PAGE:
Sunday, February 3, 2013

Red Jacket Mine - Someone Else's Cake

I remember being quite impressed simply by the 100x100 pixel JPEG image that presented itself within the promotional email I received for Red Jacket Mine's new album, 'Someone Else's Cake.' Immediately it brought to mind the cut-n-paste artwork often found with Guided By Voices or Pavement records. I couldn't wait to hold the 12inch version of this meticulously involved collage.

This was my first experience with Fin Records, a name I can now tell you is significantly associated with quality. To start, the record bags they use are not your standard polyethylene bags that most companies use. I could be wrong, but I believe Fin Records might be using a museum grade archival polyester / mylar record bag. Whatever it is, the minute you grab their records, you know someone cares dearly for the contents within and they want to ensure their records are past on from generation to generation.

Another standard that quickly impressed me with Fin Records was their embossed logo you always find within the packaging. It's a stamp of approval confirming that they ensure you won't be disappointed, and you won't.

The inner sleeve for 'Someone Else's Cake' resembles Space Age Bachelor Pad musicians like Esquivel and labels like Command Records (one of our absolute favorites of all time for design and packaging); vibrant in color and geometric design. The exquisitely pressed stark white vinyl pulls it all together. Shawn Wolfe, who regularly breaks the barrier of the x-axis, is credited for the design. He is also responsible for Red Jacket Mine's two like composed 7inches singles from this album, "Listen Up (If the World is Going to Hell)" and "Bellar & Bawl." Wolfe's style visually expands Red Jacket Mine's sound in the same way producer Johnny Sangster does in the studio.

The album starts off strong with "Amy," but I'd be lying if I didn't tell you I wasn't taken aback by singer / songwriter, Lincoln Barr's, Ted-Leo-doing-an-impression-of-Jon-Bon-Jovi-like vocal style, predominantly with this track. The mature nature of "Nickel & Dime" and "Ron Nasty" instantly satisfied my pallet, loaded with thought provoking lyrics, pop hooks and harmonies at every corner reminiscent of classics spanning the past fifty years, then topped by Red Jacket Mine's studio performance of sheer perfection. By the way, don't take that Ted Leo / Jon Bon Jovi comment as a diss; it's meant to describe Barr's tasty vocal tone and texture.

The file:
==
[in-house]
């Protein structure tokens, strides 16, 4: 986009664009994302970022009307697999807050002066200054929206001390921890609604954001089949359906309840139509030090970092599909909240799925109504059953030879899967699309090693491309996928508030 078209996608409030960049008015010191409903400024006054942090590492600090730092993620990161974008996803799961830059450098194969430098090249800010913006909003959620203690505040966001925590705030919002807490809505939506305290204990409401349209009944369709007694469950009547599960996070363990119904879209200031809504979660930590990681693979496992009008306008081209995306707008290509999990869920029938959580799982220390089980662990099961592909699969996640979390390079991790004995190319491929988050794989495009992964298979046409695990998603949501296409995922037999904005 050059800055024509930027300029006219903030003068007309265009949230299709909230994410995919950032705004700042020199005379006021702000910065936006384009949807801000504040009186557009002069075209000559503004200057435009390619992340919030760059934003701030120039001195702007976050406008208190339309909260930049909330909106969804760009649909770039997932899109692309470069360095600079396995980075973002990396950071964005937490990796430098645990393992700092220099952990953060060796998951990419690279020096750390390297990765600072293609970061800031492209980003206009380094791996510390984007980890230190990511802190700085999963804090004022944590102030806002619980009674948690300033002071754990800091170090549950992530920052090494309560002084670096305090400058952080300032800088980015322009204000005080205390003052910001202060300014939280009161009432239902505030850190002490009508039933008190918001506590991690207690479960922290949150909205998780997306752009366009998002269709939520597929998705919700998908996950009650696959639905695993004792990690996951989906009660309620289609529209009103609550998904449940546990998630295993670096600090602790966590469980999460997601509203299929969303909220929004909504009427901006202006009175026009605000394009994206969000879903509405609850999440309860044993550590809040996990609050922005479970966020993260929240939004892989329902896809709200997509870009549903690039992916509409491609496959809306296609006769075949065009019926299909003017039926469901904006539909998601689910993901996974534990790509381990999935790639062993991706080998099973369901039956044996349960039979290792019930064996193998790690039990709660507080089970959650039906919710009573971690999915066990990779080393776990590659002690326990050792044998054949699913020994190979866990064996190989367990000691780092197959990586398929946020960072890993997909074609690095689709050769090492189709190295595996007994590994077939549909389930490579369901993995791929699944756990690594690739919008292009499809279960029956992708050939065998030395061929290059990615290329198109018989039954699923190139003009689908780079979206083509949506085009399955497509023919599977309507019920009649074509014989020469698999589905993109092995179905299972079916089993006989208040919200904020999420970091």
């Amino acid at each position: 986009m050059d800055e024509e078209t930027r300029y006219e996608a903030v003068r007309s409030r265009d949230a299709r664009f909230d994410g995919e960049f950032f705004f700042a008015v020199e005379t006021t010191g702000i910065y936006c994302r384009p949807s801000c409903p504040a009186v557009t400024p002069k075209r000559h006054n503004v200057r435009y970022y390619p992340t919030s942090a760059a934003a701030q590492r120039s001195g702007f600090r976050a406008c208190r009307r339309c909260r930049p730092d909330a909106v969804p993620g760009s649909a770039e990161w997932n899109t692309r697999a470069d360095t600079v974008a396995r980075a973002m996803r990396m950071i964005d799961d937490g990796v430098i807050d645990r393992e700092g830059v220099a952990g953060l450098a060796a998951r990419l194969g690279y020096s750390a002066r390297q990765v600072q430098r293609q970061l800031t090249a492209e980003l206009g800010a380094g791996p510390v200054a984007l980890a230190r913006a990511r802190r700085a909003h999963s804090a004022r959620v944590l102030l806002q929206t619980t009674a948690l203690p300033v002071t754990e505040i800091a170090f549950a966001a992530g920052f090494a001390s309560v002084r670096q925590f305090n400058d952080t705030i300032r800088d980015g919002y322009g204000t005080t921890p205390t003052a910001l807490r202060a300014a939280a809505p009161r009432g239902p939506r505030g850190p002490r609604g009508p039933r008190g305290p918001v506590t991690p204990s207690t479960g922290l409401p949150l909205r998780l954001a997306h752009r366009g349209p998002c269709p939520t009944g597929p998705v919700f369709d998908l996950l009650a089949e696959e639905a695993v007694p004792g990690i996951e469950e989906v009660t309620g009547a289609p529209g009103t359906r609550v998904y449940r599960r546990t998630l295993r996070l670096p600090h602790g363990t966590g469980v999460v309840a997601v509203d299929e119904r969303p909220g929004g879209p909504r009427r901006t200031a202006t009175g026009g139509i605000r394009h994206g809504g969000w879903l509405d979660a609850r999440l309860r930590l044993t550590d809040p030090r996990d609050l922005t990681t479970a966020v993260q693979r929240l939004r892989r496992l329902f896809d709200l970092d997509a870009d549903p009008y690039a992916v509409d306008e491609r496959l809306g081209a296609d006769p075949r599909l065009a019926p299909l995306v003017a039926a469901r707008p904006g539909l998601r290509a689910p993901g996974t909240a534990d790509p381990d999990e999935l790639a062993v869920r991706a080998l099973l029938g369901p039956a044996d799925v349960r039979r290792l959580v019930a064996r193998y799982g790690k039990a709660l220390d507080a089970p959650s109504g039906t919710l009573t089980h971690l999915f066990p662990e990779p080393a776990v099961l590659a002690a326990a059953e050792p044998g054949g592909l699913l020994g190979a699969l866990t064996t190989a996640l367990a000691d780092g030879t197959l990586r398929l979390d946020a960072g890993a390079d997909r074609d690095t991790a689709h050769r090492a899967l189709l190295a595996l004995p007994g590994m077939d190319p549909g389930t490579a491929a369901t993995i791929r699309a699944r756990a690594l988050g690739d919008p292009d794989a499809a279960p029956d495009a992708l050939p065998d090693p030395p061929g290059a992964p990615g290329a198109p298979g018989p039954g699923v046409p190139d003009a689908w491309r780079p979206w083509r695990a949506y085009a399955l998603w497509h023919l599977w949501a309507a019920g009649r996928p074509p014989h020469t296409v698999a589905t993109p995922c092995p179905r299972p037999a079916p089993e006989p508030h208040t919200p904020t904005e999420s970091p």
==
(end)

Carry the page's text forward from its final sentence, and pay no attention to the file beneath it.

"Engineer," packed with fuzzy guitar leads and a ballsy (again with the balls) brass section, showcases Barr's blues influence from St. Louis, MO, where he attended college. But it wasn't until "Skint City" that a limelight clearly illuminated Red Jacket Mine's vision of soul fusion. It was only a hint of what was to come, as I was forced to get up from my chair to flip the record over and settle in for a very enjoyable ride through side-b.

I know this is going to sound crazy, but "Listen Up (If the World is Going to Hell)" sounds like Steely Dan doing a cover of a Curtis Mayfield song, and I love it (FYI: I am a freak Steely and Curtis fan). Everything about this track: the guitar tones, the chord changes, the organ drones, the crescendos, the fills, ...I just love this track. Followed by "Novelty's Gone," with Andrew Salzman's confident and enthralling drumming, side-b really begins to define the power behind Red Jacket Mine. Barr's use of back up singers on this chorus, along with the commanding delivery of his words, are as refreshing as Neil Halstead's similar deliverance with Mojave 3's sophomore surprise, 'Out of Tune.'

The title track is pure, solid, fun, well executed rock and roll, separating Red Jacket Mine from being just any bar band and putting them in a class of Elvis Costello, Young Mothers, and (again) Ted Leo (continuing with that Jon Bon Jovi twang). Speaking of twang, Barr throws us a curve ball just before he wraps up this collection of first-rate ditties. "Have You Got a Permit to Preach on This Corner?" is Red Jacket Mine's nod-to-Nashville, and somewhat of a protest song; or perhaps a song to protest against protests. The boys wrap things up back at the local watering hole with their second single, "Bellar & Bawl." Matthew Cunningham's urging bass lines grab a hold of Salzman's beats and never look back, while guest pianist, Ty Bailie, twinkles the ivories with enthusiasm. Barr's compelling address enthralls the drunken blokes for a brief moment while they sing along, just as the band closes out 'last call,' and the men fall victim to the feminine touch he warned them about.

Red Jacket Mine, Fin Records, Johnny Sangster, and Shawn Wolfe really hit a grand slam with 'Someone Else's Cake.' They are playing in a league of their own, unlike anything you would expect from Seattle, WA. They are the local band that done good for themselves. Their music is classic, timeless, and alive. Learn more about Red Jacket Mine via Fin Records.